During the buildup to the Securities and Exchange Commission’s announcement regarding the final rules on Title III retail crowdfunding, the Commission filed a fraud case in the US District Court of Nevada. The SEC accused Ascenergy, a company ostensibly in the oil and gas industry, in an emergency action to stop ongoing fraud by the company and its CEO Joseph “Joey” Gabaldon. The company had been soliciting investors under Title II of the JOBS Act, seeking accredited investors to fund a startup company. Ascenergy had utilized several, well known, equity crowdfunding platforms having already raised approximately $5 million. Not a small amount. The statement by the SEC was damning. To quote:
“Ascenergy has raised at least approximately $5 million from 90 investors nationwide and internationally. Ascenergy has already spent at least $1.2 million of the offering proceeds, but only a few thousand dollars appear to have been used for oil and gas-related expenses. Instead, a significant part of the $1.2 million has been spent on payments to Galbadon or companies he controls, or for expenses unrelated to the oil & gas business, including, by way of example, foreign travel, fast food restaurants, Apple stores and iTunes, dietary supplements, and personal care products.”
“…Ascenergy has no known oil and gas revenues or track record of reserve identification, drilling, or production…”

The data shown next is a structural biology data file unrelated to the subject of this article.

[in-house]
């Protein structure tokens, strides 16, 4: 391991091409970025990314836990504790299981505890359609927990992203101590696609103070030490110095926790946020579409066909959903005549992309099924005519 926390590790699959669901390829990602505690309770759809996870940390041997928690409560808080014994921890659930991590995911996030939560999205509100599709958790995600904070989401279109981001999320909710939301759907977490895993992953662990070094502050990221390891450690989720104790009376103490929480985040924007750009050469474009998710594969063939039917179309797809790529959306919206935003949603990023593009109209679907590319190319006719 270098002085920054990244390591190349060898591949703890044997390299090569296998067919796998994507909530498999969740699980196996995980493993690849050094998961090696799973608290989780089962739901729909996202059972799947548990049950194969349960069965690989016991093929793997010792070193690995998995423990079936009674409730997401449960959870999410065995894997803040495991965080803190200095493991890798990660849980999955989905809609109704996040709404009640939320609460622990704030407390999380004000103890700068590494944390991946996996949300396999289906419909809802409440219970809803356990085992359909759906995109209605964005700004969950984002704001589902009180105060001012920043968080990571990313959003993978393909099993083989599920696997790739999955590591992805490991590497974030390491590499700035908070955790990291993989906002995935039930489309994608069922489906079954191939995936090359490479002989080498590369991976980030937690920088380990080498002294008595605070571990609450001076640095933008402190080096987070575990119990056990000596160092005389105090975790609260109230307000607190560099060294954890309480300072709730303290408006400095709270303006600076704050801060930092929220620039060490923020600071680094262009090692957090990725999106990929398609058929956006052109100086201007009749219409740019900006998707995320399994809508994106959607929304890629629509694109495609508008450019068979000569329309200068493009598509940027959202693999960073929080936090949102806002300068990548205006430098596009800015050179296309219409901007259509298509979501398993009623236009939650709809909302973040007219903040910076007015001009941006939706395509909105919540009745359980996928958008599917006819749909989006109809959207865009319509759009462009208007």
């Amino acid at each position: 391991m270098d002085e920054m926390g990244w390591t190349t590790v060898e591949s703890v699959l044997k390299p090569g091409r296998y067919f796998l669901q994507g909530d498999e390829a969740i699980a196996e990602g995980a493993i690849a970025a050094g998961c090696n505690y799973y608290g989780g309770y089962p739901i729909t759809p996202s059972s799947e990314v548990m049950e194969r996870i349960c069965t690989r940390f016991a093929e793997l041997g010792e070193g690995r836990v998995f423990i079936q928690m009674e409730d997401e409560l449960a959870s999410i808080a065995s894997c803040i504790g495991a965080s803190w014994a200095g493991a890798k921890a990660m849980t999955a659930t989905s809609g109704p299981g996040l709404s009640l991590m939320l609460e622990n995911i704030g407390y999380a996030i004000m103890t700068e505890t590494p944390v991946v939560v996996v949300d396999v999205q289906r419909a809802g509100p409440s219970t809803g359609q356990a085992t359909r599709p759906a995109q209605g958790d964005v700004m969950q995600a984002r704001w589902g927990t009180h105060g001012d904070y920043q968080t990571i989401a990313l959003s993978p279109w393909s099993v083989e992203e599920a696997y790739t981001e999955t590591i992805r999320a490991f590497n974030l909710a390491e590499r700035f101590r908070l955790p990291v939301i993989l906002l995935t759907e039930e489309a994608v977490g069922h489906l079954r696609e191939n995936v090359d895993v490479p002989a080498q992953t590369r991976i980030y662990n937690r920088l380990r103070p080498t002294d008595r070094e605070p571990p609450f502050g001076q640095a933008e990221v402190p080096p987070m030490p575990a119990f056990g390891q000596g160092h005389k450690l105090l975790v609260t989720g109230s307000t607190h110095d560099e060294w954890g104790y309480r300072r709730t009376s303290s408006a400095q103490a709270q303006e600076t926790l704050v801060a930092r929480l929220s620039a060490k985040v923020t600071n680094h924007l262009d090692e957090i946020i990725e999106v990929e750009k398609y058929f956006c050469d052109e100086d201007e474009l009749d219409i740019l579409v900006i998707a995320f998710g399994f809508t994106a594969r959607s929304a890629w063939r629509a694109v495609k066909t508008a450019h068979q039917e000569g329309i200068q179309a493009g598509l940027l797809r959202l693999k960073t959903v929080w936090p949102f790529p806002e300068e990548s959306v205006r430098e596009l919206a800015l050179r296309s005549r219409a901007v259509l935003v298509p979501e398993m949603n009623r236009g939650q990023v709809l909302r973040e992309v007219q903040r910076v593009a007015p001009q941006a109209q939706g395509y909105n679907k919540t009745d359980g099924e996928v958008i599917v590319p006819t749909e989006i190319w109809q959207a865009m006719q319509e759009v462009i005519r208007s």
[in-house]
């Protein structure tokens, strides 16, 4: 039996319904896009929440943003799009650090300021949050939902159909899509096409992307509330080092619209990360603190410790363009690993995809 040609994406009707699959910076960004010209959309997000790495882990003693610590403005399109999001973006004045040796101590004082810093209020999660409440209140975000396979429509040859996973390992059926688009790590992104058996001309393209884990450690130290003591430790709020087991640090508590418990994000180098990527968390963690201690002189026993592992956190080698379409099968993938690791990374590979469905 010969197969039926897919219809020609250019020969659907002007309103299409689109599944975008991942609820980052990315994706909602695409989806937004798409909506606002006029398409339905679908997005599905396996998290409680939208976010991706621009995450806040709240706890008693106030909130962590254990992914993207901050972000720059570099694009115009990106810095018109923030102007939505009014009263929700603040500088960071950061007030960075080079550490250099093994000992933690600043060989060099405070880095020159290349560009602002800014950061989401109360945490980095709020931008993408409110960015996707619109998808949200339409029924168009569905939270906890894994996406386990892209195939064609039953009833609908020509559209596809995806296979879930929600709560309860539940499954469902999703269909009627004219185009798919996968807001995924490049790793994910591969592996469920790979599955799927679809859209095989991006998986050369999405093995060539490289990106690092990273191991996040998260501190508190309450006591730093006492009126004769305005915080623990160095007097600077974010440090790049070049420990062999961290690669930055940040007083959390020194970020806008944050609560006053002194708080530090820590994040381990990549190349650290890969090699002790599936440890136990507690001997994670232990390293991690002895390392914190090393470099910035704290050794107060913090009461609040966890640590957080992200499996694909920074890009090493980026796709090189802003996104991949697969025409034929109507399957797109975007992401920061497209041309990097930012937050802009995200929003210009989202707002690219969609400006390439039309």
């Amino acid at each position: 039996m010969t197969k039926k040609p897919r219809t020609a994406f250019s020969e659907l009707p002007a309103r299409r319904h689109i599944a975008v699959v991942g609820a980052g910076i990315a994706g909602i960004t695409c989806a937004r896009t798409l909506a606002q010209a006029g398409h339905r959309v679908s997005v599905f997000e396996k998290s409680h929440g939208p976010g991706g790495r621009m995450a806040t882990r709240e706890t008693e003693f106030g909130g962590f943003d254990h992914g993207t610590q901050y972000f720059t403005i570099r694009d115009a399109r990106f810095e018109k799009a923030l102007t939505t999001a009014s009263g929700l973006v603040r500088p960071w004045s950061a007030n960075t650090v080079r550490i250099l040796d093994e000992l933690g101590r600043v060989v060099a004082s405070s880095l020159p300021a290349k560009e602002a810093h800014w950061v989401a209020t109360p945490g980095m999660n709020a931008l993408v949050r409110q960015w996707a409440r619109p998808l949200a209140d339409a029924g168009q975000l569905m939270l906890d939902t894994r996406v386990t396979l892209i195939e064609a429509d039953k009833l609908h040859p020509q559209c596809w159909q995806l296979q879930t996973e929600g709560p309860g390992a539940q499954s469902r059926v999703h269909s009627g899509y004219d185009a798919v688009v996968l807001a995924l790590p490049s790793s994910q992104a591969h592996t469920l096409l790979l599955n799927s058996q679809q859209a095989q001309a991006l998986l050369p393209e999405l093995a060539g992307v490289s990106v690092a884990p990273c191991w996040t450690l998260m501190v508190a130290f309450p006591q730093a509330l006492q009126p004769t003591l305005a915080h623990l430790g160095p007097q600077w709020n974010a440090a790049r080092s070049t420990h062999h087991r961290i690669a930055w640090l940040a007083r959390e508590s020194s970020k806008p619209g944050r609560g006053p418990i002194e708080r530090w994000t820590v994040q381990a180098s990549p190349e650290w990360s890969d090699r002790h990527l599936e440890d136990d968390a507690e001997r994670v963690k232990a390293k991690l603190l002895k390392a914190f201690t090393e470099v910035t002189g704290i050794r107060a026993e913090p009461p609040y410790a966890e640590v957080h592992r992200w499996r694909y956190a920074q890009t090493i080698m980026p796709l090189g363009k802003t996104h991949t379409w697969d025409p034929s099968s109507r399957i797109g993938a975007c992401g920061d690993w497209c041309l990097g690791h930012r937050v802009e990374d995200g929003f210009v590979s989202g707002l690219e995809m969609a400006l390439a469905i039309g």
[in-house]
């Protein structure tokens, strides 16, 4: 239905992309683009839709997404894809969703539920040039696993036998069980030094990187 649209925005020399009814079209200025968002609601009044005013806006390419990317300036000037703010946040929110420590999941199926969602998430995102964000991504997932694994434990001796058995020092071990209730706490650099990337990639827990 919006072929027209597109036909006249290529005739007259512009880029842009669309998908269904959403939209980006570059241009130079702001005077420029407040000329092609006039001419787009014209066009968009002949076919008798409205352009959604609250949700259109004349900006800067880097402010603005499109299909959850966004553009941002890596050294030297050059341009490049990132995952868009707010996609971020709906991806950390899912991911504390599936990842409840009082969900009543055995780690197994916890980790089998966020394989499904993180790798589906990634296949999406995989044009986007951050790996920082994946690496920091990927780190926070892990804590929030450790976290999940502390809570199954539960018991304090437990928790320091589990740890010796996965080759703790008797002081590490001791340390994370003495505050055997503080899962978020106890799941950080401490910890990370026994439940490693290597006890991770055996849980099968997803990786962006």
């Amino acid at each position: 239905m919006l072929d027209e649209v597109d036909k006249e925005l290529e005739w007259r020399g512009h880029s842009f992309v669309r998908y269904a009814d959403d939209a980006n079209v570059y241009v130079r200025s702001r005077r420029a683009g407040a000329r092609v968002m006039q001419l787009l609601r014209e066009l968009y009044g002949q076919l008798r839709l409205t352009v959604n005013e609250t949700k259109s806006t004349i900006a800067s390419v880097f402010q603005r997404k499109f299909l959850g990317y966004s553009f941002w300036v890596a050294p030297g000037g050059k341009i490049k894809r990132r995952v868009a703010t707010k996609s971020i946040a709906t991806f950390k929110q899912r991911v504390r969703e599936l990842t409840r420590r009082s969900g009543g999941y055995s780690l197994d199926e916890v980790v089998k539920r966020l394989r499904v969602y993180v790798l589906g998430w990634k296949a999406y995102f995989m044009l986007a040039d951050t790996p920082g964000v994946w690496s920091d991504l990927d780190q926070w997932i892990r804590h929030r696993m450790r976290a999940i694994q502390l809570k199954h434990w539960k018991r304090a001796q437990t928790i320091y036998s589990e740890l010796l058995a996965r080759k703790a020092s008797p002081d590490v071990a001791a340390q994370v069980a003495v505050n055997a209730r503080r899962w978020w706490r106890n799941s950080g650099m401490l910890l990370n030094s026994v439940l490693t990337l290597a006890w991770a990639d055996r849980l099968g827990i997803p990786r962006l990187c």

The complaint continues to outline how Ascenergy took funds and shifted them to different entities including Pyckl LLC, supposedly a web and mobile application development shop, which received $3.8 million. There was also a transfer to Alanah Energy, a company believed to be controlled by Gabaldon, in the amount of $100,000. These actions pretty much scream fraud.
There is plenty of information available on the internet documenting the Ascenergy mantra. You may view the siren song of “low risk and high return” here on YouTube.
The accusations and allegations by the Commission are so blatant the entire crowdfunding industry was taken aback. While there was a general acceptance that it was inevitable, fraud would occur at some point in the future, the speed and size was disheartening. Crowdfunding, at its core, benefits from exceptional transparency. So what went wrong?